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Let’s say I have an audio file which stretches the full dynamic range of a 24-bit file (theoretically, I know this scenario is unlikely). If I click amplify and reduce it by 20 dB, then amplify it back by 20 dB, all in a 32-bit float DAW, is there any loss? What if I use effects and plugins on the audio when it is still -20 dB? Thanks.

(Edit: I am asking about a 24-bit file in a 32-bit float DAW.)

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  • Most DAWs [afaik] are 64-bit float internally these days. You don't lose bits when you use float, it wraps round … somehow. See sounddevices.com/32-bit-float-files-explained for some mind-numbing detail.
    – Tetsujin
    Oct 26, 2022 at 7:10
  • I'm not sure that's a great dupe to close it against. This feels more comprehensive - it includes simple truncation plus the benefit of floating-point math.
    – Tetsujin
    Oct 29, 2022 at 18:10
  • I also disagree with the decision to close. This question (and its answers) are addressing a distinctly different application. Please keep them both open. Oct 31, 2022 at 16:12
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    @Tetsujin It's difficult when there aren't many high rep users. I'm sure I was looking into whether merging the questions was a good idea, but got side-tracked. I'll just re-open for the floating-point... point and see how it goes.
    – n00dles
    Nov 18, 2022 at 15:45
  • @KurtGibson ^^^
    – n00dles
    Nov 18, 2022 at 15:46

3 Answers 3

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IF you are doing this manipulation internally to the DAW (operating at 64-bit) then you will experience NO LOSS AT ALL.

However, if you export the file after gain reduction as a 24-bit file, then you will note that there has been a reduction in the number of bits used. These bits are then not recoverable.

If this is part of the mastering chain, then as part of the output process, you could consider using dither which will give you an improved audible experience when using lower bit resolutions.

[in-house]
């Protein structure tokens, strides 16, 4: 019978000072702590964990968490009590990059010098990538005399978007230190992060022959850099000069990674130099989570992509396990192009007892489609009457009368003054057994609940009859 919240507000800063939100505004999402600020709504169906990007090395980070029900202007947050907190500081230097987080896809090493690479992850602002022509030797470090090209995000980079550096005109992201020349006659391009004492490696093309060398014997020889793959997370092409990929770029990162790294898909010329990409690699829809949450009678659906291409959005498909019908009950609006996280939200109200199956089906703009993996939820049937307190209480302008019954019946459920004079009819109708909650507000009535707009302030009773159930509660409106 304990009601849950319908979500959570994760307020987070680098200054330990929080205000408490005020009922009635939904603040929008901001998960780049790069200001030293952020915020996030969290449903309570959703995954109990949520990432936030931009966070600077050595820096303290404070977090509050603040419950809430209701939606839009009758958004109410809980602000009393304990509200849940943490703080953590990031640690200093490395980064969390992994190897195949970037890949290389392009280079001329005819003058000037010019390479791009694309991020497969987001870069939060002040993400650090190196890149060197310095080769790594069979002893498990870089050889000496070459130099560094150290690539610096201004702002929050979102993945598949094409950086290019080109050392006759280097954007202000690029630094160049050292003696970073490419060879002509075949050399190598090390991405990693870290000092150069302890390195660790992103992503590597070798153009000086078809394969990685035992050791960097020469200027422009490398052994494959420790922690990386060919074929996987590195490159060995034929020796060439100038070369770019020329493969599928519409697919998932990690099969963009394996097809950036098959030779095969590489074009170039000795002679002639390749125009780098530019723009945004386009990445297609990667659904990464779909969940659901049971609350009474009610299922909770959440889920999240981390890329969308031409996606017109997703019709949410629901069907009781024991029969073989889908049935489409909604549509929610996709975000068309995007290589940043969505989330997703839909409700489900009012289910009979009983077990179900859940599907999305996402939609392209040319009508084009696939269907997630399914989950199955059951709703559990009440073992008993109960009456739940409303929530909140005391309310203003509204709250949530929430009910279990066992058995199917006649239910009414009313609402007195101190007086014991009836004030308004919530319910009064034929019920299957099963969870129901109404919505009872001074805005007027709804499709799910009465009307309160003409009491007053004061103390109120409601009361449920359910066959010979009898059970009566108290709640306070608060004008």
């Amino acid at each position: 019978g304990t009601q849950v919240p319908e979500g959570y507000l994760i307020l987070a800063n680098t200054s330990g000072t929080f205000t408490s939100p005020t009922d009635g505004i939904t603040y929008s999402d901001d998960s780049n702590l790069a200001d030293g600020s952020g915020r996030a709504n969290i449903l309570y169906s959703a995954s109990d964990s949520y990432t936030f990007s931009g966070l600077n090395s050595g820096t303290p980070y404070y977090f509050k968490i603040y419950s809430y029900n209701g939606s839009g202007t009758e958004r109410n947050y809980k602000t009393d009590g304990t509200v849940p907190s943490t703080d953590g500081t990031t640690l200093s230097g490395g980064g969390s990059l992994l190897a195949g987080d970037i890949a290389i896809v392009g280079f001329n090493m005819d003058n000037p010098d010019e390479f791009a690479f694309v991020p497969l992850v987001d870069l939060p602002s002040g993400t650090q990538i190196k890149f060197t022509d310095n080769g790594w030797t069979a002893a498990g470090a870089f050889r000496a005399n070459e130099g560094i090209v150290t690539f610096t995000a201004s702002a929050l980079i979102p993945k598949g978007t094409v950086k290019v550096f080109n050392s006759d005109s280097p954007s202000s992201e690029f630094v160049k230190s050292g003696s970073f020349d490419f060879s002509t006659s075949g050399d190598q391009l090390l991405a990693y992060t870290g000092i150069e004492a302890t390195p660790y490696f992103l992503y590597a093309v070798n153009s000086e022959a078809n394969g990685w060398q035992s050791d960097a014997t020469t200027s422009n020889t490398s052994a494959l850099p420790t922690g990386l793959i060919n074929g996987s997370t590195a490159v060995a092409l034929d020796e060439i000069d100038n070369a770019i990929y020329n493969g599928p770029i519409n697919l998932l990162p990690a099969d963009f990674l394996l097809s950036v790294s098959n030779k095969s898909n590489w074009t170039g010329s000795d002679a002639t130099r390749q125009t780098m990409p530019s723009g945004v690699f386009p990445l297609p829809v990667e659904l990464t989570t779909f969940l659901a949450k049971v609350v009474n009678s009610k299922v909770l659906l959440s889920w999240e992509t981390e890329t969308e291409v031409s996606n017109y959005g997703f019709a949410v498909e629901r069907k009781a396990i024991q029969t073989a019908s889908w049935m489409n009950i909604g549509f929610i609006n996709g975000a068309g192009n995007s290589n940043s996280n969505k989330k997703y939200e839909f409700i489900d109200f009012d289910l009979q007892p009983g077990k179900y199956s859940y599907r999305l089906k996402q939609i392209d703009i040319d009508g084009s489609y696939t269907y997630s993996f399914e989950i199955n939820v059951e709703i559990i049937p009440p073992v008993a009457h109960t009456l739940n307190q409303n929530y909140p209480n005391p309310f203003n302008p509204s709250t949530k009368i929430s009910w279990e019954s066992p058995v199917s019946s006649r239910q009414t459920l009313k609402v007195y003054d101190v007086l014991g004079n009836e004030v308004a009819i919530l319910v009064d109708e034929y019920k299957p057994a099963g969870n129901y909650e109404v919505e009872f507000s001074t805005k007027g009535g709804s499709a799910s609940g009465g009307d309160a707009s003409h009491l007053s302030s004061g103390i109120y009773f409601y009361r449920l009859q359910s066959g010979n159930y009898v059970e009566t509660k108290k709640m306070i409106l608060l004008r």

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Taking 20 dB off a 24-bit audio file leaves you with close to 21-bit resolution (1 bit per 6 dB x 3), which still has a whopping 124 dB dynamic range. Are 21 bits per sample enough? Consider that most recordings are ultimately rendered in a 16-bit distribution format (96 dB dynamic range, theoretical). Most real-world listening environments and playback systems effectively knock another 20-40 dB off that number.

Short answer: no, you'll experience no discernible degradation working with your audio file after shedding 20 dB.

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Most DAWs of todays do the processing in higher bit-depth accuracy. Although you should consult each DAW's manual or technical support for this, I believe it is reasonable to consider that the processing happens with at least 32-bit depth.

Even more, the internal representation of the samples is something that also needs to be taken into account. 24-bit PCM data is most often represented in integral (integer) values. The conversion from integral to floating point numbers is not necessarily trivial (and most often than not is not trivial). Even if the DAW developer/manufacturer uses IEEE's standard (even without subnormal numbers taken into account) the representable numbers is way more with floating points than with integers (of 24-bit depth).

Thus, you will most probably not get any noticable degradation of the audio material from attenuation of 20 dB.

Regarding the additional processing you mention, this largely depends on the nature of the applied processing. Most probably, you won't get any degradation in this case either, but this has also to do with the implementation of the processor (VST, TMD, AU, etc. plus the way it was implemented by the developers).

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